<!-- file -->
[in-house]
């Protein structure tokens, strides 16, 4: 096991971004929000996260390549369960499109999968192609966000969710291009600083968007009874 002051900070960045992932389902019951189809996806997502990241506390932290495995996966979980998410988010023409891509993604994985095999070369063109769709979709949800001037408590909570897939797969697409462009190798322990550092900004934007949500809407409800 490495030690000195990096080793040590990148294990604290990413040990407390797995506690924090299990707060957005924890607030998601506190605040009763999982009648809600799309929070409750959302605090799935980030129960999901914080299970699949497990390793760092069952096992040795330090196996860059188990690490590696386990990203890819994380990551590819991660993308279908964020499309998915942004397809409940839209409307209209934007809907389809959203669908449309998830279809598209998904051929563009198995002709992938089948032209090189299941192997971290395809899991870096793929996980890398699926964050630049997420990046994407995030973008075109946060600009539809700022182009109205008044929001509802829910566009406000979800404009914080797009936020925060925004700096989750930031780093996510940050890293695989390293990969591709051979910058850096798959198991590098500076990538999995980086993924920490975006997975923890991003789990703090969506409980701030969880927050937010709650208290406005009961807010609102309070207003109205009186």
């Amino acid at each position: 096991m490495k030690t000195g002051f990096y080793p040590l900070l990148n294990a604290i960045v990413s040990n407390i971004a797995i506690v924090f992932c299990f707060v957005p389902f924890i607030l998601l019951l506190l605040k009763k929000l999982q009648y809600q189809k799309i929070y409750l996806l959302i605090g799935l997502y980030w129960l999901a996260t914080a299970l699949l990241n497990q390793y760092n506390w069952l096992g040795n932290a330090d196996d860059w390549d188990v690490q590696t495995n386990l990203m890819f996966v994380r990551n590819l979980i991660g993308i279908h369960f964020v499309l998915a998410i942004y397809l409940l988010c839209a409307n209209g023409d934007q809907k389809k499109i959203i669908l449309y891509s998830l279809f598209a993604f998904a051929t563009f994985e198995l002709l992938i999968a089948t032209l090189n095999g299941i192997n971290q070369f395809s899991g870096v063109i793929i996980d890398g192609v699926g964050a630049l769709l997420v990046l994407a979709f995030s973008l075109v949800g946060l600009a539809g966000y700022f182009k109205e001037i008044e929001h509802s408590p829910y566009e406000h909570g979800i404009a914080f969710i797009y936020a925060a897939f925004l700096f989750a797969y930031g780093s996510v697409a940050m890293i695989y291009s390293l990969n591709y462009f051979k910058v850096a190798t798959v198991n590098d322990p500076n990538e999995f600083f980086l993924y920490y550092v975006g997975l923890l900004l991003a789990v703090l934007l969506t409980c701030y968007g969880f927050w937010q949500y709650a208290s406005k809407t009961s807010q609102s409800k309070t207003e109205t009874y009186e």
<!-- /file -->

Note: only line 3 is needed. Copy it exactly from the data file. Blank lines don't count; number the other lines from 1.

């Amino acid at each position: 096991m490495k030690t000195g002051f990096y080793p040590l900070l990148n294990a604290i960045v990413s040990n407390i971004a797995i506690v924090f992932c299990f707060v957005p389902f924890i607030l998601l019951l506190l605040k009763k929000l999982q009648y809600q189809k799309i929070y409750l996806l959302i605090g799935l997502y980030w129960l999901a996260t914080a299970l699949l990241n497990q390793y760092n506390w069952l096992g040795n932290a330090d196996d860059w390549d188990v690490q590696t495995n386990l990203m890819f996966v994380r990551n590819l979980i991660g993308i279908h369960f964020v499309l998915a998410i942004y397809l409940l988010c839209a409307n209209g023409d934007q809907k389809k499109i959203i669908l449309y891509s998830l279809f598209a993604f998904a051929t563009f994985e198995l002709l992938i999968a089948t032209l090189n095999g299941i192997n971290q070369f395809s899991g870096v063109i793929i996980d890398g192609v699926g964050a630049l769709l997420v990046l994407a979709f995030s973008l075109v949800g946060l600009a539809g966000y700022f182009k109205e001037i008044e929001h509802s408590p829910y566009e406000h909570g979800i404009a914080f969710i797009y936020a925060a897939f925004l700096f989750a797969y930031g780093s996510v697409a940050m890293i695989y291009s390293l990969n591709y462009f051979k910058v850096a190798t798959v198991n590098d322990p500076n990538e999995f600083f980086l993924y920490y550092v975006g997975l923890l900004l991003a789990v703090l934007l969506t409980c701030y968007g969880f927050w937010q949500y709650a208290s406005k809407t009961s807010q609102s409800k309070t207003e109205t009874y009186e």